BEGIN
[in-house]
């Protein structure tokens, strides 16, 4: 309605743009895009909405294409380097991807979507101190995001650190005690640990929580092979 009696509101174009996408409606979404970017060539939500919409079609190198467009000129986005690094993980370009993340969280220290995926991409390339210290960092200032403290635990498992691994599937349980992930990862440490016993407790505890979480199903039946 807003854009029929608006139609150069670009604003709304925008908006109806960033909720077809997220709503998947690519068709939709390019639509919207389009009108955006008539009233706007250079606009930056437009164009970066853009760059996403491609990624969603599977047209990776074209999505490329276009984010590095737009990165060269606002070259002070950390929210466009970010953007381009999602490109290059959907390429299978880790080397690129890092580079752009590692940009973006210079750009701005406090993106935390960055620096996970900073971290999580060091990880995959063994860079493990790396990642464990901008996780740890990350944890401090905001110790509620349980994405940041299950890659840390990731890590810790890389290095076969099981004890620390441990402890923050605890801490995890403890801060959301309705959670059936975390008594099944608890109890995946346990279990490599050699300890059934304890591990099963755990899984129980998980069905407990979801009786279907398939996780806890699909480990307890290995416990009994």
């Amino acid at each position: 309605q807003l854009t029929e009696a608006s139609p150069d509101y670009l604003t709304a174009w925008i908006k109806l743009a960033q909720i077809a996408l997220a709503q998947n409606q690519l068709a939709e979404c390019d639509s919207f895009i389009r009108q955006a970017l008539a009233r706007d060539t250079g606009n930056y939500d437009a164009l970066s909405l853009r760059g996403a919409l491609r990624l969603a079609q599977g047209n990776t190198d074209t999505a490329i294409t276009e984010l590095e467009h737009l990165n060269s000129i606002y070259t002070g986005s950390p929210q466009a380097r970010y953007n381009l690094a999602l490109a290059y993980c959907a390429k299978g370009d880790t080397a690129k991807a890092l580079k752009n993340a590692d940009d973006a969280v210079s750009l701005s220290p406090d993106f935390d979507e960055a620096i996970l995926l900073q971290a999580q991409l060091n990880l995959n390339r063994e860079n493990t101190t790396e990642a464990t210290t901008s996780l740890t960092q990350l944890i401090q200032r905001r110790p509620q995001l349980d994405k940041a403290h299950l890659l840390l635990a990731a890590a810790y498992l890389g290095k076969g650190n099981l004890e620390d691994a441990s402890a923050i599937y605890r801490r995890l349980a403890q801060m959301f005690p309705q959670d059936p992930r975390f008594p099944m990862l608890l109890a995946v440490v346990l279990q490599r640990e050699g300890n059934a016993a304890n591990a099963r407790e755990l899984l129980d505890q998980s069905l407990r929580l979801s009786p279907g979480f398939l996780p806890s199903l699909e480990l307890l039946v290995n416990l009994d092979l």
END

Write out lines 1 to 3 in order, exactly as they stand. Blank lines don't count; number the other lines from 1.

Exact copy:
[in-house]
């Protein structure tokens, strides 16, 4: 309605743009895009909405294409380097991807979507101190995001650190005690640990929580092979 009696509101174009996408409606979404970017060539939500919409079609190198467009000129986005690094993980370009993340969280220290995926991409390339210290960092200032403290635990498992691994599937349980992930990862440490016993407790505890979480199903039946 807003854009029929608006139609150069670009604003709304925008908006109806960033909720077809997220709503998947690519068709939709390019639509919207389009009108955006008539009233706007250079606009930056437009164009970066853009760059996403491609990624969603599977047209990776074209999505490329276009984010590095737009990165060269606002070259002070950390929210466009970010953007381009999602490109290059959907390429299978880790080397690129890092580079752009590692940009973006210079750009701005406090993106935390960055620096996970900073971290999580060091990880995959063994860079493990790396990642464990901008996780740890990350944890401090905001110790509620349980994405940041299950890659840390990731890590810790890389290095076969099981004890620390441990402890923050605890801490995890403890801060959301309705959670059936975390008594099944608890109890995946346990279990490599050699300890059934304890591990099963755990899984129980998980069905407990979801009786279907398939996780806890699909480990307890290995416990009994």
């Amino acid at each position: 309605q807003l854009t029929e009696a608006s139609p150069d509101y670009l604003t709304a174009w925008i908006k109806l743009a960033q909720i077809a996408l997220a709503q998947n409606q690519l068709a939709e979404c390019d639509s919207f895009i389009r009108q955006a970017l008539a009233r706007d060539t250079g606009n930056y939500d437009a164009l970066s909405l853009r760059g996403a919409l491609r990624l969603a079609q599977g047209n990776t190198d074209t999505a490329i294409t276009e984010l590095e467009h737009l990165n060269s000129i606002y070259t002070g986005s950390p929210q466009a380097r970010y953007n381009l690094a999602l490109a290059y993980c959907a390429k299978g370009d880790t080397a690129k991807a890092l580079k752009n993340a590692d940009d973006a969280v210079s750009l701005s220290p406090d993106f935390d979507e960055a620096i996970l995926l900073q971290a999580q991409l060091n990880l995959n390339r063994e860079n493990t101190t790396e990642a464990t210290t901008s996780l740890t960092q990350l944890i401090q200032r905001r110790p509620q995001l349980d994405k940041a403290h299950l890659l840390l635990a990731a890590a810790y498992l890389g290095k076969g650190n099981l004890e620390d691994a441990s402890a923050i599937y605890r801490r995890l349980a403890q801060m959301f005690p309705q959670d059936p992930r975390f008594p099944m990862l608890l109890a995946v440490v346990l279990q490599r640990e050699g300890n059934a016993a304890n591990a099963r407790e755990l899984l129980d505890q998980s069905l407990r929580l979801s009786p279907g979480f398939l996780p806890s199903l699909e480990l307890l039946v290995n416990l009994d092979l």